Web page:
Zuckers! Facebook Has Secretly Been Giving User Info to Cops
We've told you before that Facebook treats its users like products. That companies now exist to search for your Facebook account and tell your bosses your secrets. That people are quitting Facebook en masse. Now, there's yet another reason you might want to make the switch to Google+: Facebook has gotten into the habit of allowing police to scour users' profiles without their consent.
According to a new report from Reuters and Westlaw, federal judges have granted at least 24 search warrants since 2008 allowing law enforcement officials to snoop around people's Facebook accounts. Some of the warrants sought things as innocuous as status updates, but others gave access to friend requests, photos, event calendars and personal messages. And because of Facebook's inherent interconnectedness, it's presumed that police got to see not only their targets' information, but that of their friend groups, too. How many times did Facebook users challenge these searches as illegal under the Fourth Amendment? Zero, but experts theorize that's because Facebook hasn't been letting users know when cops are tossing their online lives.
Neither Facebook nor law enforcement is obligated to tell people when their accounts have been legally compromised. But other tech companies, like Twitter and Google, have official policies that say they will alert users before allowing police to comb their profiles. Twitter even went to court earlier this year to fight a federal ruling that would have barred them from notifying users of subpoenas. Facebook, on the other hand, has neglected to inform at least one user that he was under surveillance recently. Nathan Kuemmerle, a psychiatrist, was being accused of dealing prescription drugs when a police officer submitted comments he'd made on "Mafia Wars" as a reason he should be denied bail. Kuemmerle's lawyer told Reuters he'd never been informed of the Facebook warrant, and that the cop actually lied at the bail hearing, saying he got the "Mafia Wars" information from "an undercover source."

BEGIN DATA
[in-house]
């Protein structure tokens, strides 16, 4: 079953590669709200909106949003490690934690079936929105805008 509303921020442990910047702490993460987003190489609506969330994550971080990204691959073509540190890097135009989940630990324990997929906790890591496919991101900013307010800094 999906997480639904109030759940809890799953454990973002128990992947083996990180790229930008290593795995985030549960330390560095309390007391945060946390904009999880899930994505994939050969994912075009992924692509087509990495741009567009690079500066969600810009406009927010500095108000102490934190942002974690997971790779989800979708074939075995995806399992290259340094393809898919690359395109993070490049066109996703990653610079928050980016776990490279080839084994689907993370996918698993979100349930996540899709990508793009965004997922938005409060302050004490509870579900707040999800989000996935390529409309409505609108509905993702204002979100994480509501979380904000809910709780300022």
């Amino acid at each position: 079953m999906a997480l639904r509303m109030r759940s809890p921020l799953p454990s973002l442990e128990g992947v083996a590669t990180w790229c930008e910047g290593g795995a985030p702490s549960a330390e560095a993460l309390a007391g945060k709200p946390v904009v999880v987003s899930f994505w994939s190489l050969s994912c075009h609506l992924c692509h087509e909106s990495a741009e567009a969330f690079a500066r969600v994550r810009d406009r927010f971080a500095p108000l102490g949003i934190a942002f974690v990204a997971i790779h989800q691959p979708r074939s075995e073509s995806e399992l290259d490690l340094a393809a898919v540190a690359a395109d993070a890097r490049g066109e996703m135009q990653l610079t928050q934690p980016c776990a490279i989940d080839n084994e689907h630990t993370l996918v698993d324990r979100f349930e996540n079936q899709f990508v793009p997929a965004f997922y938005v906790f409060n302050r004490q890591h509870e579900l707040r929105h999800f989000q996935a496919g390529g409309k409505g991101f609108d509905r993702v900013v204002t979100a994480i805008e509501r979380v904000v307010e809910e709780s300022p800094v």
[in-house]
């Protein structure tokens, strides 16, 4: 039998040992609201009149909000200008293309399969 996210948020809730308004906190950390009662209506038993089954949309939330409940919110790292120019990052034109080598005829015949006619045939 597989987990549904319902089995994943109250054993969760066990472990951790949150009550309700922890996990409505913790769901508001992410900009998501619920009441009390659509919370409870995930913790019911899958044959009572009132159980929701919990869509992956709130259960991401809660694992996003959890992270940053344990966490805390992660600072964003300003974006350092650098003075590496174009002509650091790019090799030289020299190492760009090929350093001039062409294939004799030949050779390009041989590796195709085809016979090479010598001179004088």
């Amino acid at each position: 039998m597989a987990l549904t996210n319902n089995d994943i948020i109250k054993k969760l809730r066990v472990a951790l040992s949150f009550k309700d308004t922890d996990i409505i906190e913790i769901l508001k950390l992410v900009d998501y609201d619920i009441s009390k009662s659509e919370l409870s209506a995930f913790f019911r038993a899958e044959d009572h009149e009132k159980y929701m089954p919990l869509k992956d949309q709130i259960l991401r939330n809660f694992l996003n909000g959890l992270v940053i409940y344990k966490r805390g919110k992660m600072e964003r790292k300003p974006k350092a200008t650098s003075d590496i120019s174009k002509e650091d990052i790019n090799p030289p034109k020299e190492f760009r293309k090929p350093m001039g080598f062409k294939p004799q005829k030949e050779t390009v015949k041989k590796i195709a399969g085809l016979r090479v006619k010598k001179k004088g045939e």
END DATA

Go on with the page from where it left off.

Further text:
Even one case like this would be appalling, but records show dozens, and things are getting worse as more people join Facebook. There have already been 11 search warrants issued for Facebook profiles this year, which is almost double the amount issued in all of 2010.
With more and more people spending more and more time online, it makes sense for police to start searching social-networking sites for clues. But you'd think—or at least hope—that people who profit off your trust wouldn't consider you so expendable. It's moments like this when a notorious IM exchange between Mark Zuckerberg and a friend from immediately after Facebook had been founded seems quite prescient:
Zuck: Yeah so if you ever need info about anyone at Harvard
Zuck: Just ask.
Zuck: I have over 4,000 emails, pictures, addresses, SNS
[Redacted Friend's Name]: What? How'd you manage that one?
Zuck: People just submitted it.
Zuck: I don't know why.
Zuck: They "trust me"
Zuck: Dumb fucks.
photo via The News & Advance
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